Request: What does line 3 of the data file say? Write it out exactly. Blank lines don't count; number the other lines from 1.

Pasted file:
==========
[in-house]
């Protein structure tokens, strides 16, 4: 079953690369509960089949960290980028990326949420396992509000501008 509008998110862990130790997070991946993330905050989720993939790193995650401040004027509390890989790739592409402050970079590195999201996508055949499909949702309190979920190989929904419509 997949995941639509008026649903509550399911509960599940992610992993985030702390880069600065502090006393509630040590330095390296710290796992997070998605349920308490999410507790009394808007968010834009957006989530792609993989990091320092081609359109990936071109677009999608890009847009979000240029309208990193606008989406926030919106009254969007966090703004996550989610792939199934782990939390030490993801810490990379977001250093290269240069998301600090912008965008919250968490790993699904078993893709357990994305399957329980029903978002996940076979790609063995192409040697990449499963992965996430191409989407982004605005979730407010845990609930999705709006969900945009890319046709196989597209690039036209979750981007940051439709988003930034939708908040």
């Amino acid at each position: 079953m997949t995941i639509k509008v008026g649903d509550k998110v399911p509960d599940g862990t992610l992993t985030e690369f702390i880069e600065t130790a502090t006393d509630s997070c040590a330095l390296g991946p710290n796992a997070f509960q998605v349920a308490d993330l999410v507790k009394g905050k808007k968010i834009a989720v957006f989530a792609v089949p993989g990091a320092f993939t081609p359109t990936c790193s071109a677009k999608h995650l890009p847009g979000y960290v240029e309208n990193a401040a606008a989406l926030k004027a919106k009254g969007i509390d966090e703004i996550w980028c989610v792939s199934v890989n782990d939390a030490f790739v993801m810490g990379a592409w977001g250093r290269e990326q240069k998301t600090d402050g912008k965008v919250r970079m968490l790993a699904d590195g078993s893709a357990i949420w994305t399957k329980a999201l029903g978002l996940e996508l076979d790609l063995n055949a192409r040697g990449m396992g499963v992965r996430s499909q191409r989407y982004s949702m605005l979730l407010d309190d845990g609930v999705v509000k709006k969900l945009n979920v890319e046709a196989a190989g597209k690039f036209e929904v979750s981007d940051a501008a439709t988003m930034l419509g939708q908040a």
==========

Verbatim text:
């Amino acid at each position: 079953m997949t995941i639509k509008v008026g649903d509550k998110v399911p509960d599940g862990t992610l992993t985030e690369f702390i880069e600065t130790a502090t006393d509630s997070c040590a330095l390296g991946p710290n796992a997070f509960q998605v349920a308490d993330l999410v507790k009394g905050k808007k968010i834009a989720v957006f989530a792609v089949p993989g990091a320092f993939t081609p359109t990936c790193s071109a677009k999608h995650l890009p847009g979000y960290v240029e309208n990193a401040a606008a989406l926030k004027a919106k009254g969007i509390d966090e703004i996550w980028c989610v792939s199934v890989n782990d939390a030490f790739v993801m810490g990379a592409w977001g250093r290269e990326q240069k998301t600090d402050g912008k965008v919250r970079m968490l790993a699904d590195g078993s893709a357990i949420w994305t399957k329980a999201l029903g978002l996940e996508l076979d790609l063995n055949a192409r040697g990449m396992g499963v992965r996430s499909q191409r989407y982004s949702m605005l979730l407010d309190d845990g609930v999705v509000k709006k969900l945009n979920v890319e046709a196989a190989g597209k690039f036209e929904v979750s981007d940051a501008a439709t988003m930034l419509g939708q908040a």